To do this, the project will replace potable water uses with recycled water components, convert facilities to recycled water service, connect discrete recycled water systems to one another, increase recycled water storage capacity, and distribute recycled water to effectively meet recycled water demands.

Maximizing water reuse, increasing local supply

Project objectives include optimizing available wastewater resources to help offset demands for imported potable water; proactively planning for facilities to meet demands for existing and planned growth in member service areas; combining resources and working together to maximize water reuse; and increasing water supply availability, reliability, and sustainability.

When all long-term project elements are completed, North San Diego County will gain approximately 41 million gallons per day of recycled water and potable reuse water.

Manchester Avenue project underway in Encinitas

Once complete, the Manchester Avenue Recycled Water Project will reduce demand for imported potable water by more than 10 million gallons every year. Photo: Olivenhain Municipal Water District water supply development

Once complete, the Manchester Avenue Recycled Water Project will reduce demand for imported potable water by more than 10 million gallons every year. Photo: Olivenhain Municipal Water District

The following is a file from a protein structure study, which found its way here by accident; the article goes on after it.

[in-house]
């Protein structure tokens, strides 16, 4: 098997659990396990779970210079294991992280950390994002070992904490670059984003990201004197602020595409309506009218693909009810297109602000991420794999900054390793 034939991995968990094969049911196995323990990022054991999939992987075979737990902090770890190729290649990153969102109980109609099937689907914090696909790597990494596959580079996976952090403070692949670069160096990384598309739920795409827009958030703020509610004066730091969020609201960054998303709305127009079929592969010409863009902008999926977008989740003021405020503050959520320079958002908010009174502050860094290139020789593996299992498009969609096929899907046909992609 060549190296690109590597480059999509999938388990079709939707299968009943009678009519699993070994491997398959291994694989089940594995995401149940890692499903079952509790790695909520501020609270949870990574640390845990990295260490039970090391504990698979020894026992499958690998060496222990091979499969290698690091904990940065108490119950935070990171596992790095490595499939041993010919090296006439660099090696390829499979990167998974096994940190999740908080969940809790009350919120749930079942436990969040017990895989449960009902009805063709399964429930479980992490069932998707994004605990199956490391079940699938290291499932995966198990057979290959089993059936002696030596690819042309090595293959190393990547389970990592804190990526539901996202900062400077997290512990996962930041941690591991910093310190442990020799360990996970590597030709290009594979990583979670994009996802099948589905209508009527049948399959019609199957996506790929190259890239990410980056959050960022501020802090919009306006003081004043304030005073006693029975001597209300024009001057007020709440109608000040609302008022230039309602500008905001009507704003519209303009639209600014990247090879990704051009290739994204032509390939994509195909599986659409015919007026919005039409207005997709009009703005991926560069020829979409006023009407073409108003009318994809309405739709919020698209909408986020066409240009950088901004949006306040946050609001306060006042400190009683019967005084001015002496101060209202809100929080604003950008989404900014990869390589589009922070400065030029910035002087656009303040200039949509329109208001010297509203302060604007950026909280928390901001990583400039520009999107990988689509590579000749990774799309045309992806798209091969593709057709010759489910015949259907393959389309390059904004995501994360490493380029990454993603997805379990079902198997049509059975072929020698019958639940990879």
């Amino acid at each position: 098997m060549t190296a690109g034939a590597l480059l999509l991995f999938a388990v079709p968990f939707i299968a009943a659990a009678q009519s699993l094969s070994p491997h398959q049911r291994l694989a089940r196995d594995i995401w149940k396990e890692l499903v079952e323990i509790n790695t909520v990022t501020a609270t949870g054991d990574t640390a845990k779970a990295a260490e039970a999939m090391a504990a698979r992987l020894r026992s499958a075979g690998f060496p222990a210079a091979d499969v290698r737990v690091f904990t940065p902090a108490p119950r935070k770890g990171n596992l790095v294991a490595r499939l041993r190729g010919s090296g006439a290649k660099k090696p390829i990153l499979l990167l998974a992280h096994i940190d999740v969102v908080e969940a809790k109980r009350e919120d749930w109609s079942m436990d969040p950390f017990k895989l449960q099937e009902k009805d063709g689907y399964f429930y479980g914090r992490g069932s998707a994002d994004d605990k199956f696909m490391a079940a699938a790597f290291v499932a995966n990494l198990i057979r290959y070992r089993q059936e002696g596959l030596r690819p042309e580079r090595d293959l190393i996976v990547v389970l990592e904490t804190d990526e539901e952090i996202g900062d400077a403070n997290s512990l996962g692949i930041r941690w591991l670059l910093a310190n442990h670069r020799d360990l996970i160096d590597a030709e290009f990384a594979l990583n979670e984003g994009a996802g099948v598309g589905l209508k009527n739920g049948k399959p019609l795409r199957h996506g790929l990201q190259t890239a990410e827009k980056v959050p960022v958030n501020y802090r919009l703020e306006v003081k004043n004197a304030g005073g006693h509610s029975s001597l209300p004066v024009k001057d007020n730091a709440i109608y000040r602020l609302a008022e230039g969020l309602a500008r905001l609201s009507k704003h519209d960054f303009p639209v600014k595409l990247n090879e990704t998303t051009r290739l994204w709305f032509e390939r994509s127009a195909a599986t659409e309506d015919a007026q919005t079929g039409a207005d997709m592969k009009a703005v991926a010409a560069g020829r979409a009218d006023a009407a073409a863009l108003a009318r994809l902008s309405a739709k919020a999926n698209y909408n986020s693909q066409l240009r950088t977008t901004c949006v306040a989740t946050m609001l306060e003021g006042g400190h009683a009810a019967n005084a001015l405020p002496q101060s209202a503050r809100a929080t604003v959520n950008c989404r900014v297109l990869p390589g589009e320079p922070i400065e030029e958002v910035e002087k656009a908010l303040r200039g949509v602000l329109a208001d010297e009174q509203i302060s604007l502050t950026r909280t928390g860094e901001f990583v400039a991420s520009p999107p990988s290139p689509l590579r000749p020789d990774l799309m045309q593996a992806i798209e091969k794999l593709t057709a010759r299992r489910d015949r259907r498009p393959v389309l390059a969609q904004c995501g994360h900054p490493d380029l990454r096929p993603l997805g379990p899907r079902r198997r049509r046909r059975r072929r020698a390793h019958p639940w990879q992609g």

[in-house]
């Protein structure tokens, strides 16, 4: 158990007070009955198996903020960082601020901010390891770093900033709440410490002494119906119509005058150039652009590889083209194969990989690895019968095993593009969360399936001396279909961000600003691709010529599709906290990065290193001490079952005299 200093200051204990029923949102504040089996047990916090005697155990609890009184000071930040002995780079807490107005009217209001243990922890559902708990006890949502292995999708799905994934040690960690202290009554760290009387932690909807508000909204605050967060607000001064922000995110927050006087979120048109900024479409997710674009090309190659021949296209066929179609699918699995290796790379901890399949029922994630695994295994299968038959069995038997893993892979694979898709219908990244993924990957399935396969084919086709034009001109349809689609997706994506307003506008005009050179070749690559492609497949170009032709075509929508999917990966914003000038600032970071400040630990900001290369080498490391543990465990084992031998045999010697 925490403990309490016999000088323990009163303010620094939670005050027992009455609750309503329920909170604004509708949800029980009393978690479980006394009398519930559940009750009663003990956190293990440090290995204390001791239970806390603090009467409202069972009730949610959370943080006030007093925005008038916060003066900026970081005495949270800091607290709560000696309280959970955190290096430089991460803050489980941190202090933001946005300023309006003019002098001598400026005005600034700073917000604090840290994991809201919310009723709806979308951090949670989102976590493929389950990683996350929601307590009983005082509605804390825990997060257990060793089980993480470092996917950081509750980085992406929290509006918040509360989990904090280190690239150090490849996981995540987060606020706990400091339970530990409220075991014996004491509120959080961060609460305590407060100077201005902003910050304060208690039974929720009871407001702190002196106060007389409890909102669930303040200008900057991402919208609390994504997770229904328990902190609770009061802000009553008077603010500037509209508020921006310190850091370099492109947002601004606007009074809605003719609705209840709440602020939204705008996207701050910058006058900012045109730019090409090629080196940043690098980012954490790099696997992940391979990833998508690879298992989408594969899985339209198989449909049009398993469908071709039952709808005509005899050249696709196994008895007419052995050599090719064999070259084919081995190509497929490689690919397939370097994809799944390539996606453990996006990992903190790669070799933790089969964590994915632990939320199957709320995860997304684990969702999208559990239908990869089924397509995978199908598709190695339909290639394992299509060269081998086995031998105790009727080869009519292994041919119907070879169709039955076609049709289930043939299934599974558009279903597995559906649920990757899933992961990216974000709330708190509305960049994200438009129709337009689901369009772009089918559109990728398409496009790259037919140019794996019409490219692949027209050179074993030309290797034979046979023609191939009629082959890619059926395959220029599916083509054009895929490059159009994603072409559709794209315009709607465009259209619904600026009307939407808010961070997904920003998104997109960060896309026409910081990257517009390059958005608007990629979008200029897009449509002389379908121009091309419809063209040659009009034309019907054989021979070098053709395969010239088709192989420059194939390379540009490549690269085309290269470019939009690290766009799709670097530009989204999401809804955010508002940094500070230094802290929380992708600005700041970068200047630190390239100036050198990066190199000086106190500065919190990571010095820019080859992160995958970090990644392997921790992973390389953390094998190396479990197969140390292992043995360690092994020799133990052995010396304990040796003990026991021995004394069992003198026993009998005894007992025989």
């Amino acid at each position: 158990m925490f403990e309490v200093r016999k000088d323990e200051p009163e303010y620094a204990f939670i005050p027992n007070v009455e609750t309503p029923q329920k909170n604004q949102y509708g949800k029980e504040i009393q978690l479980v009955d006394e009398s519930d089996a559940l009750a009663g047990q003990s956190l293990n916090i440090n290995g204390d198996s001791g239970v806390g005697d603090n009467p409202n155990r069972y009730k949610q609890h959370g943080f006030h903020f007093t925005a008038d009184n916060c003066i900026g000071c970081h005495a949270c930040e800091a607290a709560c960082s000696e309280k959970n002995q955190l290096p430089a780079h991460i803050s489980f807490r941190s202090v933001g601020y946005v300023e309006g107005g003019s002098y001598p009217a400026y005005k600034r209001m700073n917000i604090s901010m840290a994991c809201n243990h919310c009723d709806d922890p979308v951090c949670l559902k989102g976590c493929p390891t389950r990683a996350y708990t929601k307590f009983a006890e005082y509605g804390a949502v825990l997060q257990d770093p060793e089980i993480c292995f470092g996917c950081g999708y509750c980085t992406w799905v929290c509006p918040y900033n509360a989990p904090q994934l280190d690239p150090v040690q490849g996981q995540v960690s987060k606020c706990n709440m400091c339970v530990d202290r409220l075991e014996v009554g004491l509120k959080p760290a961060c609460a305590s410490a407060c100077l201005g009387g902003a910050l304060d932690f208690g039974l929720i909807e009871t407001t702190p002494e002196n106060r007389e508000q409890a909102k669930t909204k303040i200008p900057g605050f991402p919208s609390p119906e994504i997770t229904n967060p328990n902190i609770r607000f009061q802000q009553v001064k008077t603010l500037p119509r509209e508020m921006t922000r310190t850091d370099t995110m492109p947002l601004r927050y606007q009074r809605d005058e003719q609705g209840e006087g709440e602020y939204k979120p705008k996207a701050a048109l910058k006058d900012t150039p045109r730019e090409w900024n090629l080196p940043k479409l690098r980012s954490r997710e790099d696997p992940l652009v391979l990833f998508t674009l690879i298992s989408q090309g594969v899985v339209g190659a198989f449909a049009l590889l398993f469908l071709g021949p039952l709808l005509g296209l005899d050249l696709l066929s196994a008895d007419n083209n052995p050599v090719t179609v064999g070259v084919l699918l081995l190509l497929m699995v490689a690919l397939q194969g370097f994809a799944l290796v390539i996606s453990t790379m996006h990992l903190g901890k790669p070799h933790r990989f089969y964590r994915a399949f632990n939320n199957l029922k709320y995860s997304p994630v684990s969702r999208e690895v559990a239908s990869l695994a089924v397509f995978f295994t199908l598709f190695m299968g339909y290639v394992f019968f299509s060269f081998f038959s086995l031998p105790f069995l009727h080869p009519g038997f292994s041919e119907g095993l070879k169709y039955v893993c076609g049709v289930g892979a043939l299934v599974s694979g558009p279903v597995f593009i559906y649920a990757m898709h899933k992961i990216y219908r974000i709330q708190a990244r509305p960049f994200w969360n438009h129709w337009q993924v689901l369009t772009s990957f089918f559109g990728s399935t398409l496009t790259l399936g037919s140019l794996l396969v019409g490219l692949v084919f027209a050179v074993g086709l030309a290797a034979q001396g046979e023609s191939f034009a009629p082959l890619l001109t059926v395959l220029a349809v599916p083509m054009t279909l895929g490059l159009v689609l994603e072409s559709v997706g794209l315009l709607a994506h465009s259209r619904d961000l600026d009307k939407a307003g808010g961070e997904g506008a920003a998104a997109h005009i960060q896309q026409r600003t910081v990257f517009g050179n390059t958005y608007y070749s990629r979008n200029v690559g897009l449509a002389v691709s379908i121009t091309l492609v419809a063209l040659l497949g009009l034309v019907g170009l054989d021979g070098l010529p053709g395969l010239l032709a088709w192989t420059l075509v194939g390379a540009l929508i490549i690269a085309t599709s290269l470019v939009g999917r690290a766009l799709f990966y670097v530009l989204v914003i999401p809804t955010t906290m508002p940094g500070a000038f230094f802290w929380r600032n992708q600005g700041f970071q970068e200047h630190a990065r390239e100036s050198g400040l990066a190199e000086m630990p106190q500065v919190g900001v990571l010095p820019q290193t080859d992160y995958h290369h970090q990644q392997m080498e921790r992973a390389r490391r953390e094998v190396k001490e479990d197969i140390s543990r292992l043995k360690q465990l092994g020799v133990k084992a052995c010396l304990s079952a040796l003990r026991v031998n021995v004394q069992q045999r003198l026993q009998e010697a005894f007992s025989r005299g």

Work began on OMWD’s Manchester Avenue Recycled Water Project in summer of 2022. As of October 1, more than half of the total 6,884 feet of recycled water pipeline has been installed. Once complete, irrigation customers connecting to the pipeline will reduce demand for imported potable water by more than 10 million gallons every year.

(Editor’s note: The Olivenhain Municipal Water District  is one of the San Diego County Water Authority’s 24 member agencies that deliver water across the metropolitan San Diego region.)

Helix Water District Gets $18 Million Loan for Water Reuse Projects

The Helix Water District has received an $18 million loan from the U.S. Environmental Protection Agency to support the Drinking Water Reliability Project. Helix will use the Water Infrastructure Finance and Innovation Act, or WIFIA loan, to increase the region’s drinking water resiliency by expanding water reuse opportunities and reducing the reliance on imported water.

Helix Water District-WIFIA loan-EPA-Water reuse

Helix Water District Gets $18 Million Loan for Water Reuse Projects

The Helix Water District has received an $18 million loan from the U.S. Environmental Protection Agency to support the Drinking Water Reliability Project. Helix will use the Water Infrastructure Finance and Innovation Act, or WIFIA loan, to increase the region’s drinking water resiliency by expanding water reuse opportunities and reducing the reliance on imported water.

The WIFIA loan will help fund infrastructure improvements for the East County Advanced Water Purification Program, pump station upgrades and cast-iron pipeline replacement throughout the district.